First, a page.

This example will illustrate the criticality of the pH in the formulations.
Solutions were made up using the amounts shown in Table IV. 100 ml beakers were used. 1× 1 inch (approximate) pieces of rusty drum steel were placed in boiling solutions at approximately 212° F. for 3 minutes. The results are shown as follows.
TABLE IV______________________________________ pH 5 pH 4 pH 3 pH 2______________________________________ 7g triethanolamine30g HOH - - =Enough citric acid togive pH shown 7g triethanolamine30g HOH - ± + +5g citric acidEnough con. HCl for given pH 5g monoethanolamine30g HOH - - -Enough citric acid togive pH shown 5g monoethanolamine7g citric acid - - ++ ++30 g HOHEnough HCl to give pH shown 5g NH4 OH con.7 g citric acid = - + +Enough HCl to give pH shown______________________________________ + indicates Bright ++ indicates Bright and Shiny - indicates Gray = indicates Dark Gray con. indicates concentrated
This example will illustrate the requirement of the presence of a minimum amount of strong mineral acid in order to obtain the desired results. In particular, about 0.25-0.5g or more of strong mineral acid is required in a concentrate formulation containing 30g of water and the weight ratios of the other components shown in Example 1. This point was established as follows.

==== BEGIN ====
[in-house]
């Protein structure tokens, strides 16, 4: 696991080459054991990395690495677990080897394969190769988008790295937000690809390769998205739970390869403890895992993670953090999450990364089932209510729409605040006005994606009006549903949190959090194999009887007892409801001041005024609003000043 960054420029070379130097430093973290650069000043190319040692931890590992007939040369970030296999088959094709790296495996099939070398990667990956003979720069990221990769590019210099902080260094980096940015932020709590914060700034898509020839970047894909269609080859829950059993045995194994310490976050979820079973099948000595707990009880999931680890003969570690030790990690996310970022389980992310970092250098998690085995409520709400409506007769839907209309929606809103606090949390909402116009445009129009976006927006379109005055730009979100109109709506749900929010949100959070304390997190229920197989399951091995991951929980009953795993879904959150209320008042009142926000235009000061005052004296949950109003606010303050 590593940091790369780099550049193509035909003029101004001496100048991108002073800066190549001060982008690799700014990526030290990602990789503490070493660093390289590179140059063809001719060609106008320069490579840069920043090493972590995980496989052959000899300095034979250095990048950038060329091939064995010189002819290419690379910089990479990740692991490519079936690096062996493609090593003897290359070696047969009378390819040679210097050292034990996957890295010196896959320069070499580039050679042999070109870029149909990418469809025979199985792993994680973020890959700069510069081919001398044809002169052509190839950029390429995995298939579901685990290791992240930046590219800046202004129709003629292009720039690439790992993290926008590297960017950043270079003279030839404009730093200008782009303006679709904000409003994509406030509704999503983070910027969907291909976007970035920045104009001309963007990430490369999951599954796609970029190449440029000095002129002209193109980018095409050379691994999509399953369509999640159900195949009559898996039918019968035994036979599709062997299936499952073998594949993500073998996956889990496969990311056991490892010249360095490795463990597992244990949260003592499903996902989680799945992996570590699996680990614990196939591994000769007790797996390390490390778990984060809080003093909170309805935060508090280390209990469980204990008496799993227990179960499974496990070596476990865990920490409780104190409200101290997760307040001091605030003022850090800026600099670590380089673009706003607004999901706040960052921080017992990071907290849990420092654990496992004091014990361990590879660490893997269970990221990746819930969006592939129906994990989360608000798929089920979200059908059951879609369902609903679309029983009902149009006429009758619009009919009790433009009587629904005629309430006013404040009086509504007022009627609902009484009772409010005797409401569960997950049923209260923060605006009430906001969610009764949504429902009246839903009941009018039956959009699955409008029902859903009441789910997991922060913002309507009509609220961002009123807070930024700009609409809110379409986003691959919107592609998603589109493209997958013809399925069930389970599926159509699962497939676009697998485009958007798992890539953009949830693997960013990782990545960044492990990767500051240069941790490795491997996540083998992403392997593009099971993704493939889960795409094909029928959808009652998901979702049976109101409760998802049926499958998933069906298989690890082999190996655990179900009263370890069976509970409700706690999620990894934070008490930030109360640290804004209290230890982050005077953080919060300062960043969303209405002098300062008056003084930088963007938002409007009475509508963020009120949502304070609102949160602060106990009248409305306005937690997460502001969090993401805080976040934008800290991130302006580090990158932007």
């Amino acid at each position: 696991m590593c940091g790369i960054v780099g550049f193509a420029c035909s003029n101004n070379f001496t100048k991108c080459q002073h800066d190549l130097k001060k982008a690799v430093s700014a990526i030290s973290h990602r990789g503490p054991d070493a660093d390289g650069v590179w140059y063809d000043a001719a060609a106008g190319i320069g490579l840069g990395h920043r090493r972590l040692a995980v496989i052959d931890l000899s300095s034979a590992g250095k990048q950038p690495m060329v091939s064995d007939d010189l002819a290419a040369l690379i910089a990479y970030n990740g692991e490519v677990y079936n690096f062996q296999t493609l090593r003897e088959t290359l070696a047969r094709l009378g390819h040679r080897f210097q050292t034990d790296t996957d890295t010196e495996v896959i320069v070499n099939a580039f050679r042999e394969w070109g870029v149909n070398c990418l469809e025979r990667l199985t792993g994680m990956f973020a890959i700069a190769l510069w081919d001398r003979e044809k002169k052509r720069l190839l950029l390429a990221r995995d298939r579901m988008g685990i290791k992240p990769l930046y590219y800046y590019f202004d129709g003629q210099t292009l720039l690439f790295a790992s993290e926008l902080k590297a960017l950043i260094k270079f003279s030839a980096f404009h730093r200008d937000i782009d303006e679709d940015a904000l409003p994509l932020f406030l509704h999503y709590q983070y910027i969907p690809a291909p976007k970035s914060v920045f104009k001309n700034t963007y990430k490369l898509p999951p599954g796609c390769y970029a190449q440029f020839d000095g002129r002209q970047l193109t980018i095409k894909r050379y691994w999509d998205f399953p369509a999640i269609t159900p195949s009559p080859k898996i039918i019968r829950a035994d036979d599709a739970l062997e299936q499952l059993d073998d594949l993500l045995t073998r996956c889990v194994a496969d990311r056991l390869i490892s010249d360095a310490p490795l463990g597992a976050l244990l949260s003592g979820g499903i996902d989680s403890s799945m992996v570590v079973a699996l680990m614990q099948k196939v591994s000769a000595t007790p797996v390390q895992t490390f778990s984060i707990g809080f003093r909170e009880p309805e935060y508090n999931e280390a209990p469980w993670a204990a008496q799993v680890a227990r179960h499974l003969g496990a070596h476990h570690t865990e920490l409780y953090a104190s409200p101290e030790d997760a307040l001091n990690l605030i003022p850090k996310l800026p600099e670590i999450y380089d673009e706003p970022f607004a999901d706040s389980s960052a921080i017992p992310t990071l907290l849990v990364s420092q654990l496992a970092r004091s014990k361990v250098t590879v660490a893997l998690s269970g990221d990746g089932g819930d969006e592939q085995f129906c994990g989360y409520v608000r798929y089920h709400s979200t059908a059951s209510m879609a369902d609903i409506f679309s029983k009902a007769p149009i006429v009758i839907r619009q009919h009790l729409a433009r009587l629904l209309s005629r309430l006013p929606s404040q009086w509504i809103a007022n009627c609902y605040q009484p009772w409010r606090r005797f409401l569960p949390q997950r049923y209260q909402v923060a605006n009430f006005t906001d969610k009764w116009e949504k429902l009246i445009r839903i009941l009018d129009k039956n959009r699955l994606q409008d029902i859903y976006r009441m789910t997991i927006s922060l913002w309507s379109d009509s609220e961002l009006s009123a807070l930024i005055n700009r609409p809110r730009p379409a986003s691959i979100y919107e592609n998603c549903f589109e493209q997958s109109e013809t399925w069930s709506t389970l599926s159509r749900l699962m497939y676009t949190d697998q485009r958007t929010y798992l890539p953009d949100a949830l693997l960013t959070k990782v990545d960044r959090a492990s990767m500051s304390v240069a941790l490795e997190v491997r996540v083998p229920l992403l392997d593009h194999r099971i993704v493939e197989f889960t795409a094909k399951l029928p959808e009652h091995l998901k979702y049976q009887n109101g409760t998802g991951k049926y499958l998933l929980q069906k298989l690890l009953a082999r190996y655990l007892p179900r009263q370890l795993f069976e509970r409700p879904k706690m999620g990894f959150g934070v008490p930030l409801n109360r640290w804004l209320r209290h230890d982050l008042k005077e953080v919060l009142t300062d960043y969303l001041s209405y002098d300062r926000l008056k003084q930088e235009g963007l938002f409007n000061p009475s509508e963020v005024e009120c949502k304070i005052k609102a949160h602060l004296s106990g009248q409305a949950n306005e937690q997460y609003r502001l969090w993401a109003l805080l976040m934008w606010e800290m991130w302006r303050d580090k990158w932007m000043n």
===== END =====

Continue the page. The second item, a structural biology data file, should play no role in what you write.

In a 100 ml beaker 7 g of citric acid was added followed by 30 g of HOH. Enough triethanolamine was added to give a pH of 3 (3.5 g approximately). A piece of 1" × 1" rusty drum steel was added to the boiling material for 3 minutes. The result was recorded at "A" below. Water was then added to replace the amount boiled out and 0.25 g of concentrated HCl added followed by enough triethanolamine to adjust the pH to 3. Again a rusty 1" × 1" piece of drum steel was added to the boiling solution for 3 minutes. "B" was the result. Finally after adding lost water, 0.5 g of concentrated HCl was added and enough triethanolamine to bring the pH back to 3. As before a 1" × 1" rusty piece of drum steel was added to the boiling solution for 3 minutes. The result was recorded at "C".
______________________________________A B C______________________________________Dark Gray Gray BrightMottled and No StreaksStreaked______________________________________
This example illustrates that any strong mineral acid may be utilized. The procedure followed was similar to Example 3. Thus, four solutions were made up in 100 ml beakers. Each beaker contained: 7 g citric acid, 3.5 g triethanolamine, 30 g HOH. The pH was 3.
In the first instance no strong mineral was added. In the other three beakers concentrated mineral acids as indicated were added and additional triethanolamine was thereafter added to bring the pH back to 3. In each case a 1" × 1" sample of rusty drum steel was treated for 3 minutes at boiling temperature. The results were as follows:
______________________________________1 2 3 4______________________________________None HCl 37% H2 SO4 con. H3 PO4 85%Dark Gray Bright Bright BrightStreaked______________________________________
With respect to the amounts of mineral acid added, reference has been made to the minimum of 0.25-0.5g. This amount refers to the usually encountered concentrated form of the acid. For example, in the case of HCl the concentrated solution is 37% in strength. 0.25-0.5 g of this concentrate is the minimum amount referred to. Similarly, in the case of phosphoric acid the 0.25-0.5g refers to the 85% concentrate of phosphoric acid and 98% with respect to sulfuric acid.